Fourteen miles off the coast of New York, vast fields of offshore wind turbines will soon be installed in the Atlantic Ocean. Spurred by a recent $4.37 billion federal auction of more than 488,000 acres of offshore leases in the New York Bight, these wind farms will help New York realize its 2019 mandate to generate 70% of its electricity from renewable sources by 2030.
But growing an offshore wind industry will require the transformation of huge sections of the shoreline in order to construct and maintain the giant turbines. The next two city sites under development are located in Staten Island along the Arthur Kill, a shipping channel with direct access to the Atlantic Ocean, and are part of a larger plan to develop an offshore wind supply chain network in New York City.
The proposed sites – the Rossville Municipal Site and the Arthur Kill Terminal – are both currently home to wild woodlands and marshes that have grown undisturbed for decades, becoming home to vultures, deer, geese and other wildlife. They would be replaced by enormous new port facilities, for manufacturing and assembling wind turbine components.
These areas were selected because of the significant acreage needed to build the enormous components of offshore wind turbines. Wind turbine blades can be longer than a football field, and turbine towers can be 100 meters or taller. The specialized boats that deliver and install turbines also have extendable legs that can measure 100 meters.
Most bridges in the city would clothesline a turbine tower being transported out to the ocean, hence why one of the two sites — Arthur Kill Terminal — is located downstream of any bridges.
To support the construction of near-ocean turbine ports, New York City created a plan in September 2021 that would invest $191 million to repurpose publicly and privately owned marine terminals, piers, shipyards and vacant waterfront lots. These areas would be transformed into new manufacturing facilities, ports and assembly stations, where thousands of workers can build and service the enormous wind turbines.
If completed, the two Staten Island sites would join the city’s first onshore facility dedicated to supporting offshore wind farms, located at the South Brooklyn Marine Terminal in Sunset Park. In a deal brokered by the New York City Economic Development Corporation (NYCEDC), this city-owned property will be renovated by Equinor, a Norwegian state-owned energy company, and BP, a British oil and gas company.
The site will also be a power interconnection site, where underwater cables will deliver the electricity generated at the seabound wind farms. Under state law, New York must create 9,000 megawatts of offshore wind electricity by 2035, which would power up to 6 million homes.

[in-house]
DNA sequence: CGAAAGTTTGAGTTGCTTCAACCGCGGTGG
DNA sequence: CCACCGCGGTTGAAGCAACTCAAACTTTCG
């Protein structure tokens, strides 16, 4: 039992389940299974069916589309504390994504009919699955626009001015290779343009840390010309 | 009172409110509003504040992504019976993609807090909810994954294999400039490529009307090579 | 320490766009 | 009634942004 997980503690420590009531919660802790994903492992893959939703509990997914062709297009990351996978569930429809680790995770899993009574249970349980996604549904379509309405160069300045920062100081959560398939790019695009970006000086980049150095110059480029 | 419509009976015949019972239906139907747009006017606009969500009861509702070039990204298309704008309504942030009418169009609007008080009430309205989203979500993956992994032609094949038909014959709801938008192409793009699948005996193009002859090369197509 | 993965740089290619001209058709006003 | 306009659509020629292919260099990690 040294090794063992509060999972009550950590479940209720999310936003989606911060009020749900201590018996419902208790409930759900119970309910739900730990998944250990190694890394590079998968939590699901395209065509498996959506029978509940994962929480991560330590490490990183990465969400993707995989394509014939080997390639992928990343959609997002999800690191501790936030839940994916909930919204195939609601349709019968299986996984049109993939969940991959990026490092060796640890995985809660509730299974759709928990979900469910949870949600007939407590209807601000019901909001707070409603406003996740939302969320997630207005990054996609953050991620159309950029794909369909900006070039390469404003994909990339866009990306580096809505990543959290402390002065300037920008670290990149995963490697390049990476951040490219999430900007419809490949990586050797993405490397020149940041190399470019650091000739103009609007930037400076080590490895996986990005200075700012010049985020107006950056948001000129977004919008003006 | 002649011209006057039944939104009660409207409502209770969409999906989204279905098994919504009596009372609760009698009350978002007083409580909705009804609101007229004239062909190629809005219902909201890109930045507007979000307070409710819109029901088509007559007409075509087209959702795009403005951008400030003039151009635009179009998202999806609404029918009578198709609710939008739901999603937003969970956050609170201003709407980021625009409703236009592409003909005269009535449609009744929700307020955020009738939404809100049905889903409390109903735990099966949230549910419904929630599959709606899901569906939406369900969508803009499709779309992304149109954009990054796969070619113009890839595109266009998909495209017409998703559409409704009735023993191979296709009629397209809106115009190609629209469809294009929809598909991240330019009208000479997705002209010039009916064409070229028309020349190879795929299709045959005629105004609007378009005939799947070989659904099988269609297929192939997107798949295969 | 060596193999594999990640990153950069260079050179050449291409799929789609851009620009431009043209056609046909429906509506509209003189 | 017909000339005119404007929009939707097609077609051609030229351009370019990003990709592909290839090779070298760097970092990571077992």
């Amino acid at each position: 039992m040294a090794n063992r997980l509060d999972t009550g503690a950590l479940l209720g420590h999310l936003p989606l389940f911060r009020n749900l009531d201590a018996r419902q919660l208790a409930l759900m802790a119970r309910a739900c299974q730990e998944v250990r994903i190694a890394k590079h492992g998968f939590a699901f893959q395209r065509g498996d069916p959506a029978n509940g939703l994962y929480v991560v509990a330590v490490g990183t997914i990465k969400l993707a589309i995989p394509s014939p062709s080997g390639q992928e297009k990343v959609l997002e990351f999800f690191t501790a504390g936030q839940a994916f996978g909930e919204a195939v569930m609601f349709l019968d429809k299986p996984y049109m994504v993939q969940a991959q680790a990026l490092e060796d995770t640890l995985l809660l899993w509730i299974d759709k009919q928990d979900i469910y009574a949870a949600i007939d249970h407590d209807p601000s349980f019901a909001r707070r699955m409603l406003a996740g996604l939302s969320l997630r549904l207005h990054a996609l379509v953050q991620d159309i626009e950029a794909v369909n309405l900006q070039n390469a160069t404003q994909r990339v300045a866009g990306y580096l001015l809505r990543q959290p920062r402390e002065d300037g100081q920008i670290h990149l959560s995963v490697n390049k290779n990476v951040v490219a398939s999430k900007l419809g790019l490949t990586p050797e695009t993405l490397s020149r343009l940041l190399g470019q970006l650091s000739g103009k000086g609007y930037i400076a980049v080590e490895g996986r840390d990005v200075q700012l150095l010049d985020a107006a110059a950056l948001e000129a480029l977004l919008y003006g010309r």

“The South Brooklyn Marine Terminal was obviously step one for us,” said Andrew Kimball, the President & CEO of the NYCEDC. The next step in the city’s plan is to encourage the development of several other offshore wind facilities.
“There are going to be additional power purchase agreements from the State that will result in even more port activity. That can’t be fully accommodated on the South Brooklyn Marine Terminal. We have to find other port facilities,” Kimball said.
“One opportunity here”
The Arthur Kill Terminal could become one of the most important parts of New York’s offshore wind supply chain. There are few, if any, comparable sites in the region that satisfy the height and space requirements needed to assemble and transport wind towers. This project site is a privately owned, 32-acre plot of land in the neighborhood of Richmond Valley, Staten Island, located south of the Outerbridge Crossing, at the mouth of Mill Creek.
“If you think about where could such a facility exist, and you look at potential sites out there in the region, this is really the only one that makes sense in New York City, northern New Jersey and New York state,” said Boone Davis, the president & CEO of Atlantic Offshore Terminals, a private company founded in 2018 to develop industrial real estate.
Davis said his company considered 70 different sites in the region before settling on the Arthur Kill Terminal project. The port here would be used to assemble the massive towers and turbines needed for wind farms and then ship them directly out to the New York Bight, a much cheaper alternative than assembling them in the open sea.
“The southern coast of Long Island is not a place where you can build an industrial port facility. There is no land for it. It’s all residential beachfront vacation homes,” Davis added. “And New York Harbor is so developed there are really no sites like this. There is nothing left, except for this one opportunity here.”
The previous plan for this site was to build Riverside Galleria, a 457,000 square foot mall with retail shops, movie theaters, and more than 1,700 parking spaces. That plan was sidelined in 2019 after local politicians raised concerns about increased traffic.
The property is now home to a small strip of shops and businesses along Arthur Kill Road, including a veterinarian and a dog kennel, but the majority of its acreage is an undeveloped forest and wetlands.
Dirt roads circle through its dense woodlands, turkey vultures soar over wildflower meadows, and baby geese swim in shallow ponds. An unused 1,400-foot sandy beach is hidden along its shoreline on the Arthur Kill.